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The Berlin Airlift | Article

The Blockade and Airlift Begin

Tension had characterized the Western Allies and Soviet relationship in Berlin almost from the Second World War's end, and when the Russians took decisive moves to drive the Allies out in June 1948, no one knew whether an airlift response could succeed.

The Harry S. Truman Library

Prelude to a Blockade
 Although Franklin Roosevelt, Winston Churchil and Joseph Stalin had agreed at the February 1945 Yalta conference to divide both Germany and Berlin into zones administered by each Allied power, when push came to shove, the Soviets hemmed and hawed, using excuses about conditions in the German capital to prevent Allied access until July of that year and then declaring that Western sectors of the city would not be supplied from the Soviet zone, a significant point because the city lay 110 miles inside Russian-occupied territory. A June 29 meeting resulted in a single highway and railroad line being set aside for Western use, supplemented by a November 30 agreement by the Allied Control Council (ACC) representing all four powers that granted the West three 20-mile wide air corridors to the city.

The Currency Issue
 After communist candidates decisively lost city elections in October 1946, the Soviet position grew more belligerent. They refused to allow Berlin's elected mayor, Ernst Reuter, to take office, and in early 1948 they began to harass Allied land convoys, demanding inspections that American commander Lucius CLay refused to grant. The flashpoint for the crisis became currency reform, specifically the Western plan to introduce a new deutschmark in Berlin that June. The Soviets refused to agree and introduced their own currency in response. Then, just before midnight on June 23, the day the Western deutschmark hit the streets, the Soviets cut electric power to West Berlin. On June 24, the Soviets halted all land and water access to the city; the blockade had begun.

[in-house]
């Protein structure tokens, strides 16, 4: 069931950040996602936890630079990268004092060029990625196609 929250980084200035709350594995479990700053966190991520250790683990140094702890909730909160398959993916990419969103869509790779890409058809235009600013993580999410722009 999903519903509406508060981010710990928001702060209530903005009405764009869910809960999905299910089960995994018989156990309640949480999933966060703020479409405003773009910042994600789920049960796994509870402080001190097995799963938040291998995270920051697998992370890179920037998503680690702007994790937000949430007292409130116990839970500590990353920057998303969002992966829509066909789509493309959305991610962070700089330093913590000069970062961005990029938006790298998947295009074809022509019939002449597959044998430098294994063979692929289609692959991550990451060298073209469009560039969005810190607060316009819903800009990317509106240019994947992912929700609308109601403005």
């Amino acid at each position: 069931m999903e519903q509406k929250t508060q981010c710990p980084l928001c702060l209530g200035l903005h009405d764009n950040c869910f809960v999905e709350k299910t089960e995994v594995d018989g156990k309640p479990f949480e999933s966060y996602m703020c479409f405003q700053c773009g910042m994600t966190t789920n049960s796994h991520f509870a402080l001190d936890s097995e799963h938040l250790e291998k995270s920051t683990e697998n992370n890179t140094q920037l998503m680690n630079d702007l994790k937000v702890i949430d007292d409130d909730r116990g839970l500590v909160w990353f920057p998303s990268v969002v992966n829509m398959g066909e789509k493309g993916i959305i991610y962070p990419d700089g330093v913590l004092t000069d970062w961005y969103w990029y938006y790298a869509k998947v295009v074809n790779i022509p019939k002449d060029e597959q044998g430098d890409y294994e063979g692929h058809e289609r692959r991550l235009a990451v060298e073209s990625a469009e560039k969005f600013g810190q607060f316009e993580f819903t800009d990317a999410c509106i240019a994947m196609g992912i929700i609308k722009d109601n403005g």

The Airlift Begins
 Despite having run a mini-airlift to re-supply the American garrison for ten days in April, Clay was in no position to feed Berlin from the air. The United States Air Force had only 102 transport planes in all of Europe, and these C-47s, nicknamed "Gooney-Birds," could only carry three tons each. Berliners needed a minimum of 4,500 tons every day, and they currently had only about a month's extra food rations in the city and 45 days of coal. Furthermore, West Berlin had only two airports, and both needed improvements. But even though he thought the effort would fail, Clay set the airlift (named "Operation Vittles") in motion on June 26, with 32 flights delivering some 80 tons of supplies. The British, the airlift's strongest advocates, began their own "Operation Plainfare" two days later. And both the number of aircraft and the tonnage delivered began to increase.

 On July 20, the day Clay flew to Washington to consult with President Harry Truman, 2,250 tons were airlifted in to Berlin, and more than 50 larger capacity C-54s had joined the fleet. But that was still only half what Berlin required, and Clay told Truman he needed upwards of a hundred more C-54s. Truman's military advisers balked, but the president overruled them, and by early August four more squadrons of C-54s had arrived in Germany. On August 12, the U.S. and Britain combined ran 707 flights into Berlin and broke the 4,500 threshold for the first time. The airlift was well underway, and the arrival of General William Tunner as its new operational head had resulted in a number of improvements designed to maximize efficiency. But the notoriously fierce German winter had yet to make an appearance; that might prove the airlift's toughest test.

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